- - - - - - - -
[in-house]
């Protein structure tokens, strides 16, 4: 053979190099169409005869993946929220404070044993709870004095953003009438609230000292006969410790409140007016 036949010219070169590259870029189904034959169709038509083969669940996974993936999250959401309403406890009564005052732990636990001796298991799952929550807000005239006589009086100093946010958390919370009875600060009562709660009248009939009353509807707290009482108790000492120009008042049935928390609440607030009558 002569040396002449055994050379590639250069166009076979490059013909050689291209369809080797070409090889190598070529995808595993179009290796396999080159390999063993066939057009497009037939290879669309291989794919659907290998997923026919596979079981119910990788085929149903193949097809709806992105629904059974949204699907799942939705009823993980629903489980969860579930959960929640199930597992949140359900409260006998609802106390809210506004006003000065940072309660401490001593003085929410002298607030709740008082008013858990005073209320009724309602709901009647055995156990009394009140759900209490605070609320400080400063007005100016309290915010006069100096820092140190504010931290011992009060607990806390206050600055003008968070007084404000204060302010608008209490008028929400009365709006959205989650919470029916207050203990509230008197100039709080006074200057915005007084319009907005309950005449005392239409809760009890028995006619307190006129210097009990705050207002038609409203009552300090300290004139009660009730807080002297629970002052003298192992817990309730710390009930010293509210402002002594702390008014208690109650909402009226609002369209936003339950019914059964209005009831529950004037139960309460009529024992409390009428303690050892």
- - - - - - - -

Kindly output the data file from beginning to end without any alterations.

[in-house]
């Protein structure tokens, strides 16, 4: 053979190099169409005869993946929220404070044993709870004095953003009438609230000292006969410790409140007016 036949010219070169590259870029189904034959169709038509083969669940996974993936999250959401309403406890009564005052732990636990001796298991799952929550807000005239006589009086100093946010958390919370009875600060009562709660009248009939009353509807707290009482108790000492120009008042049935928390609440607030009558 002569040396002449055994050379590639250069166009076979490059013909050689291209369809080797070409090889190598070529995808595993179009290796396999080159390999063993066939057009497009037939290879669309291989794919659907290998997923026919596979079981119910990788085929149903193949097809709806992105629904059974949204699907799942939705009823993980629903489980969860579930959960929640199930597992949140359900409260006998609802106390809210506004006003000065940072309660401490001593003085929410002298607030709740008082008013858990005073209320009724309602709901009647055995156990009394009140759900209490605070609320400080400063007005100016309290915010006069100096820092140190504010931290011992009060607990806390206050600055003008968070007084404000204060302010608008209490008028929400009365709006959205989650919470029916207050203990509230008197100039709080006074200057915005007084319009907005309950005449005392239409809760009890028995006619307190006129210097009990705050207002038609409203009552300090300290004139009660009730807080002297629970002052003298192992817990309730710390009930010293509210402002002594702390008014208690109650909402009226609002369209936003339950019914059964209005009831529950004037139960309460009529024992409390009428303690050892």